but I'm learning a lot.
I'm excited to see new discoveries.
I was uneasy at first, but Yu Miri
and the other actors were friendly,
and that made me look forward
to creating the play.
I feel I'll learn something amazing
working with professional actors.
So I'm really excited about
this special summer.
Yu Miri's scenario looks at two actual events experienced by local people.
One was the Great East Japan Earthquake and its aftermath.
The quake was big and long. 3 minutes?
It seemed like a lifetime to me!
When it finally stopped,
someone cried "Run away!"
Then everyone started shouting.
The other event was the Covid pandemic.
- It's hard we can't meet 'cos of the virus!
Talking only on a chat app is really tough.
Think we'll take our masks off in autumn?
- Could be winter.
- No, I guess next year.
Uh, masks are a real pain!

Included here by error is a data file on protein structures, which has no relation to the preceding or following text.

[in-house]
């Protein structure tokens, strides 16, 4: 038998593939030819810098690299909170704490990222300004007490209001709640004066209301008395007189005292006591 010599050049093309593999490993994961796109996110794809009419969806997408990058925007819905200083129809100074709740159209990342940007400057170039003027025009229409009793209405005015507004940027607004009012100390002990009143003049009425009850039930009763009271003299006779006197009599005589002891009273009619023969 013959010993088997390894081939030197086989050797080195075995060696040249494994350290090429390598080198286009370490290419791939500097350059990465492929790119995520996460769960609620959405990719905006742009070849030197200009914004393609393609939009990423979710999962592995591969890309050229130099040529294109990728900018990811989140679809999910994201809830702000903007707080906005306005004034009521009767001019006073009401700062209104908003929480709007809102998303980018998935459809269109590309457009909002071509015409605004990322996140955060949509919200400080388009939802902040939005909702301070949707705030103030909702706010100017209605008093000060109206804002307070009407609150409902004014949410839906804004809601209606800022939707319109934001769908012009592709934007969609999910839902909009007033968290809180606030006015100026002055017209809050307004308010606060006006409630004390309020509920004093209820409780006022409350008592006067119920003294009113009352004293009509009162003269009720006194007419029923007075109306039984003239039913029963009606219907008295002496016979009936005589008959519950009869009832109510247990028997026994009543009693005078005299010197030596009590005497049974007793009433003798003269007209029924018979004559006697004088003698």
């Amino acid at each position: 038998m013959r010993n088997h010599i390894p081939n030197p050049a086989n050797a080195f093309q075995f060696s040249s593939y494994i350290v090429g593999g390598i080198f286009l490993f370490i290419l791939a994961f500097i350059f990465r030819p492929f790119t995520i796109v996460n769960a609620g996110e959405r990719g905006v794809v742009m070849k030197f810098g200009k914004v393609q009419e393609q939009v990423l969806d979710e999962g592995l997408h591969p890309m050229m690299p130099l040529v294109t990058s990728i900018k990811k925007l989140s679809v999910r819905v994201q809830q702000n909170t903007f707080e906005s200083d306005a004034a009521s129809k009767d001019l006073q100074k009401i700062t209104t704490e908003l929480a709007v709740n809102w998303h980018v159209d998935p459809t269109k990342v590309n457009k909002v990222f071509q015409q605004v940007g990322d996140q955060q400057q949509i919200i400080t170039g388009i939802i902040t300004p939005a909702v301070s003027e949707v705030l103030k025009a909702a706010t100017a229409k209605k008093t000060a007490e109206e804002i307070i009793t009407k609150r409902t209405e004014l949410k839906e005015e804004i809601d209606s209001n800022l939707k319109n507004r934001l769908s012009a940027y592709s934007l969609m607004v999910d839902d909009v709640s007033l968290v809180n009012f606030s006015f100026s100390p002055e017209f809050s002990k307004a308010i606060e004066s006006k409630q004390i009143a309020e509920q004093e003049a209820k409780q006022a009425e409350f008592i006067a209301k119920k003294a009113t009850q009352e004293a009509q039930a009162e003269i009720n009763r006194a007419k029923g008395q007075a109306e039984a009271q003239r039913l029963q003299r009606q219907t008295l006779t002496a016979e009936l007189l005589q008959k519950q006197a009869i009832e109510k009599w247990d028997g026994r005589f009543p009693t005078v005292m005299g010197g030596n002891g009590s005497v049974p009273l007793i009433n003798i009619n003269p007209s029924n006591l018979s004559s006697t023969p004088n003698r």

What do the young people of Fukushima who experienced those periods have to say?
We followed them over the course of one Tohoku summer.
In May, a press conference was held to announce the details of the Festival.
I should say first that I had TMJ surgery
on my jaw at the end of March,
so it's not easy for me to speak.
I run the book cafe
at the front of this building,
so local thoughts and ideas
come directly into the store.
We've finally managed to hold the event
with local push and encouragement.
The Joban Line is the result of
many people's wish to be connected.
It was closed once due to the Earthquake,
but it's now reconnected.
When Yu's team perform,
I believe that for the first time
we can communicate with our past history
and the people who lived here in the past.
This Festival began with an email
sent from me to Hirata Oriza
on January 2, 2018.
Hirata Oriza, a driving force in the Japanese theater world,
has been involved in drama coaching for high school students in Fukushima Prefecture since before the earthquake.
Children who experienced the earthquake